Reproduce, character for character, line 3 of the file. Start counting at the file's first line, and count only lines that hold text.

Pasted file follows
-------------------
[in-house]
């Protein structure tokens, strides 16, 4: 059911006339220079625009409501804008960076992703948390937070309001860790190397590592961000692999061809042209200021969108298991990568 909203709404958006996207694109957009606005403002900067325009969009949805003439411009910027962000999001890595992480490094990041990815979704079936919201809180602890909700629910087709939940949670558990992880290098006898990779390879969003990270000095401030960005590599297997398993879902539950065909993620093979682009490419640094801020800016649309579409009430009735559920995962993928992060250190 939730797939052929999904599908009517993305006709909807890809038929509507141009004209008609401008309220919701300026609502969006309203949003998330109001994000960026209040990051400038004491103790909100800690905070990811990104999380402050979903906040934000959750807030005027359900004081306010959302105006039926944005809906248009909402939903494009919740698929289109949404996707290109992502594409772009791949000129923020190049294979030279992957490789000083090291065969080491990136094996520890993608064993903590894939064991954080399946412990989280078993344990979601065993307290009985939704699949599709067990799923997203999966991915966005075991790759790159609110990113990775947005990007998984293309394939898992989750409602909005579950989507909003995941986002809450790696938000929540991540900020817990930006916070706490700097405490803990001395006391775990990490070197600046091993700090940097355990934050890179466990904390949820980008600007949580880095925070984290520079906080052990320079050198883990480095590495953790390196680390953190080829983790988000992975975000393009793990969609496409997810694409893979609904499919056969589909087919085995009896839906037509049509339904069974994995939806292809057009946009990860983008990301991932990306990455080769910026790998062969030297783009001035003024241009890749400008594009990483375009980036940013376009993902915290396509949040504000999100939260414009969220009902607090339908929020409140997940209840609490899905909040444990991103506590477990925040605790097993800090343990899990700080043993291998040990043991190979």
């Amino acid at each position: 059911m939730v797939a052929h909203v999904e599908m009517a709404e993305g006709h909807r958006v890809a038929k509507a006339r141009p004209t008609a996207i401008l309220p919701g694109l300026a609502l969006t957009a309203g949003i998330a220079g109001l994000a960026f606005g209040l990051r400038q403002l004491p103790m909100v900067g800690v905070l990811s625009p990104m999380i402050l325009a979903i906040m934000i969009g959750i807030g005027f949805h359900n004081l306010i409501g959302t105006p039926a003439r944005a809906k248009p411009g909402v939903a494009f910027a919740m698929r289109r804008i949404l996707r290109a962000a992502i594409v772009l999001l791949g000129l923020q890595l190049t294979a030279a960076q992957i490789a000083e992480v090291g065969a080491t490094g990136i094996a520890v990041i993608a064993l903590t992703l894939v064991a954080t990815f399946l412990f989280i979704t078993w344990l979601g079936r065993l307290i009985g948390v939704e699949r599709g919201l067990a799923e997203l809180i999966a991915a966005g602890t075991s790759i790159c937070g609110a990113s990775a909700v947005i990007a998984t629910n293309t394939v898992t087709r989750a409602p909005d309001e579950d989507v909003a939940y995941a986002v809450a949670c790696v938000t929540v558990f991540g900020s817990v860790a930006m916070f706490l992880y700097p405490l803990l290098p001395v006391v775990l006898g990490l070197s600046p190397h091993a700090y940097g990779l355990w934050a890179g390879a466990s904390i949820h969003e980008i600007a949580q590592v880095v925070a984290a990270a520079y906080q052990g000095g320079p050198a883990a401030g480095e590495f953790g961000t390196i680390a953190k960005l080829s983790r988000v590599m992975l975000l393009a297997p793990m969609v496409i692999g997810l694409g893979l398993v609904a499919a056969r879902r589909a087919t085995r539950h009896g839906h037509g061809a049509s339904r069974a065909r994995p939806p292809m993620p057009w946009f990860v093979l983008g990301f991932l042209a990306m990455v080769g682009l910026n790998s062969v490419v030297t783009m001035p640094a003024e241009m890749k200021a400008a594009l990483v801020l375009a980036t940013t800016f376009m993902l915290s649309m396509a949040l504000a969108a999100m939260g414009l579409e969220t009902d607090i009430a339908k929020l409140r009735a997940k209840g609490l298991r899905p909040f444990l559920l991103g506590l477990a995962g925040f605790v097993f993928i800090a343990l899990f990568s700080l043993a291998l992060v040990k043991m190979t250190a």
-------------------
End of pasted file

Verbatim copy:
């Amino acid at each position: 059911m939730v797939a052929h909203v999904e599908m009517a709404e993305g006709h909807r958006v890809a038929k509507a006339r141009p004209t008609a996207i401008l309220p919701g694109l300026a609502l969006t957009a309203g949003i998330a220079g109001l994000a960026f606005g209040l990051r400038q403002l004491p103790m909100v900067g800690v905070l990811s625009p990104m999380i402050l325009a979903i906040m934000i969009g959750i807030g005027f949805h359900n004081l306010i409501g959302t105006p039926a003439r944005a809906k248009p411009g909402v939903a494009f910027a919740m698929r289109r804008i949404l996707r290109a962000a992502i594409v772009l999001l791949g000129l923020q890595l190049t294979a030279a960076q992957i490789a000083e992480v090291g065969a080491t490094g990136i094996a520890v990041i993608a064993l903590t992703l894939v064991a954080t990815f399946l412990f989280i979704t078993w344990l979601g079936r065993l307290i009985g948390v939704e699949r599709g919201l067990a799923e997203l809180i999966a991915a966005g602890t075991s790759i790159c937070g609110a990113s990775a909700v947005i990007a998984t629910n293309t394939v898992t087709r989750a409602p909005d309001e579950d989507v909003a939940y995941a986002v809450a949670c790696v938000t929540v558990f991540g900020s817990v860790a930006m916070f706490l992880y700097p405490l803990l290098p001395v006391v775990l006898g990490l070197s600046p190397h091993a700090y940097g990779l355990w934050a890179g390879a466990s904390i949820h969003e980008i600007a949580q590592v880095v925070a984290a990270a520079y906080q052990g000095g320079p050198a883990a401030g480095e590495f953790g961000t390196i680390a953190k960005l080829s983790r988000v590599m992975l975000l393009a297997p793990m969609v496409i692999g997810l694409g893979l398993v609904a499919a056969r879902r589909a087919t085995r539950h009896g839906h037509g061809a049509s339904r069974a065909r994995p939806p292809m993620p057009w946009f990860v093979l983008g990301f991932l042209a990306m990455v080769g682009l910026n790998s062969v490419v030297t783009m001035p640094a003024e241009m890749k200021a400008a594009l990483v801020l375009a980036t940013t800016f376009m993902l915290s649309m396509a949040l504000a969108a999100m939260g414009l579409e969220t009902d607090i009430a339908k929020l409140r009735a997940k209840g609490l298991r899905p909040f444990l559920l991103g506590l477990a995962g925040f605790v097993f993928i800090a343990l899990f990568s700080l043993a291998l992060v040990k043991m190979t250190a």